Don't let the cold keep you on the couch: Winter Fitness Tips

Posted on December 15, 2015 by admin
Image of a person walking down a path in winter.
Credit to Elena Penkova. Click for more.

You don’t have to be a hardcore winter sports enthusiast to keep your fitness game on during the chilly winter months—but, of course, you want to stay safe, too! While you might opt to become a gym-goer, join an indoor sports team, or take up rock climbing or indoor fitness classes in winter, you don’t have to give up the great outdoors once the snow flies and the temperatures begin to drop—whether you’re in Colorado like Jon and Burton, or in Manitoba like Gerry and myself.
Dress the part: Keep your hands, feet and head warm! If you have a lung condition, such as exercise induced asthma, that’s made worse by cold weather, cover your mouth and nose with a scarf or face mask to warm the air before it hits your lungs.
Dress in layers, and avoid cotton which will trap any sweat close to your body and make you get colder faster. Moisture-wicking materials aren’t just for summertime: use a baselayer for winter activity to help you stay warm. Mittens help keep fingers warmer than gloves, and your body loses most of its heat through your head—just like mama told you!—so wear a hat.
Be aware of the temperature: In extreme cold, it’s advisable to avoid exercising outdoors. Be mindful of the symptoms of frostbite and hypothermia, and head inside to warm-up regularly.
Watch your step: Be cautious and wear shoes or boots with grippy soles to help you keep traction on ice and uneven snow. “Black ice”, or ice that’s invisible, isn’t just for roads—step cautiously, especially when re-acclimating to wintery sidewalks!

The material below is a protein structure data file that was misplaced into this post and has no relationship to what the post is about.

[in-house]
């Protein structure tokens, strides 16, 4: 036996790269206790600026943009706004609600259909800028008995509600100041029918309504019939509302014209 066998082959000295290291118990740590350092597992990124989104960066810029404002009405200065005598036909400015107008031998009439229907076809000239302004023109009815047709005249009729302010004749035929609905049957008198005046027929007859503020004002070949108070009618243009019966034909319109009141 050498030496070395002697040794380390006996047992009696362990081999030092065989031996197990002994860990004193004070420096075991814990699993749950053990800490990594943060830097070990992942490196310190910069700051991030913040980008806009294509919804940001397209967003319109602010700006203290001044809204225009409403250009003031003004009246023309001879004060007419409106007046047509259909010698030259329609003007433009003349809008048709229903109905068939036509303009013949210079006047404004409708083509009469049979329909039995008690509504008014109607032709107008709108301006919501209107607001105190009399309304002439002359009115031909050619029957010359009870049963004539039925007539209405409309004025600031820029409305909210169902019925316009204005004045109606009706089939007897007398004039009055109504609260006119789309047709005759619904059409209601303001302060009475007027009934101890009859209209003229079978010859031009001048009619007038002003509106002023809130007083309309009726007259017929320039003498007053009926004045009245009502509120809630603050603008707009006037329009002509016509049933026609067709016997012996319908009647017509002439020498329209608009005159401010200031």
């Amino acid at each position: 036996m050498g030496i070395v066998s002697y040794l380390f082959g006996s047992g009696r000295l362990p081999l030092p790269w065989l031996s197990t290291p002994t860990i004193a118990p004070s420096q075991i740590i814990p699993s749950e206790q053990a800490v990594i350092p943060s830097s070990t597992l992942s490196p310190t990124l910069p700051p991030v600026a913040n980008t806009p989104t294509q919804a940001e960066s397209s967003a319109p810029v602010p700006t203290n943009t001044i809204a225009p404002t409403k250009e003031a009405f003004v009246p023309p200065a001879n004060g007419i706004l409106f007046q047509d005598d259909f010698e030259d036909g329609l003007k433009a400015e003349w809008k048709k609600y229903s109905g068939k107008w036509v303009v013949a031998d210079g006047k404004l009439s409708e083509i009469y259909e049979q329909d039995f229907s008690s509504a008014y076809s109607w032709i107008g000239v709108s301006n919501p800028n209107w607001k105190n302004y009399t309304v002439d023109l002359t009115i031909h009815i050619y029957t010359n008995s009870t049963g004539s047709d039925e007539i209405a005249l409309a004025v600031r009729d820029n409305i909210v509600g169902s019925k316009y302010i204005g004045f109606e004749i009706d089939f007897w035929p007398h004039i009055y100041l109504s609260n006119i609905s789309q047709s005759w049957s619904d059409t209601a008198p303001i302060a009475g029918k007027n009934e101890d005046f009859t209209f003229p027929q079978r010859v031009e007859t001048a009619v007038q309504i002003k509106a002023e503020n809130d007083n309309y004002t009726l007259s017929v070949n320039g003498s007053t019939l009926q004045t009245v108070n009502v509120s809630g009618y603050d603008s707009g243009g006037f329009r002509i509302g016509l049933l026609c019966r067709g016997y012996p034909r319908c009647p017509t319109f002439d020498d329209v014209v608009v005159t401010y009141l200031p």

Wear a helmet! I wrote extensively about helmets for bike safety back in May, but the same tips apply: if you’re headed out onto the ice to skate or play hockey, or the slopes to snowboard or ski, or hitting some snow on a snowmobile, make sure to protect your head.
Keep your medications safe: If you’ve got insulin, epinephrine or inhalers, or other medications that have to be stored at specific temperatures, keep them close to your body in the winter to make sure they work the way you need them to.
Try a new sport: Okay, so it’s not really a safety tip, but whether indoors or outdoors, try out a new sport or activity this winter! Whether that’s snowboarding, a dance class, or figure skating, give a new activity a try!  If you’re a parent, get your kids into something new, and join them—learn together!
What are your fitness tips to avoid the treadmill all winter? Let us know in the comments! And remember, for your winter activity pursuits, consider trying one of our Sport Medical ID wristbands to keep the metal off your skin in colder temperatures!

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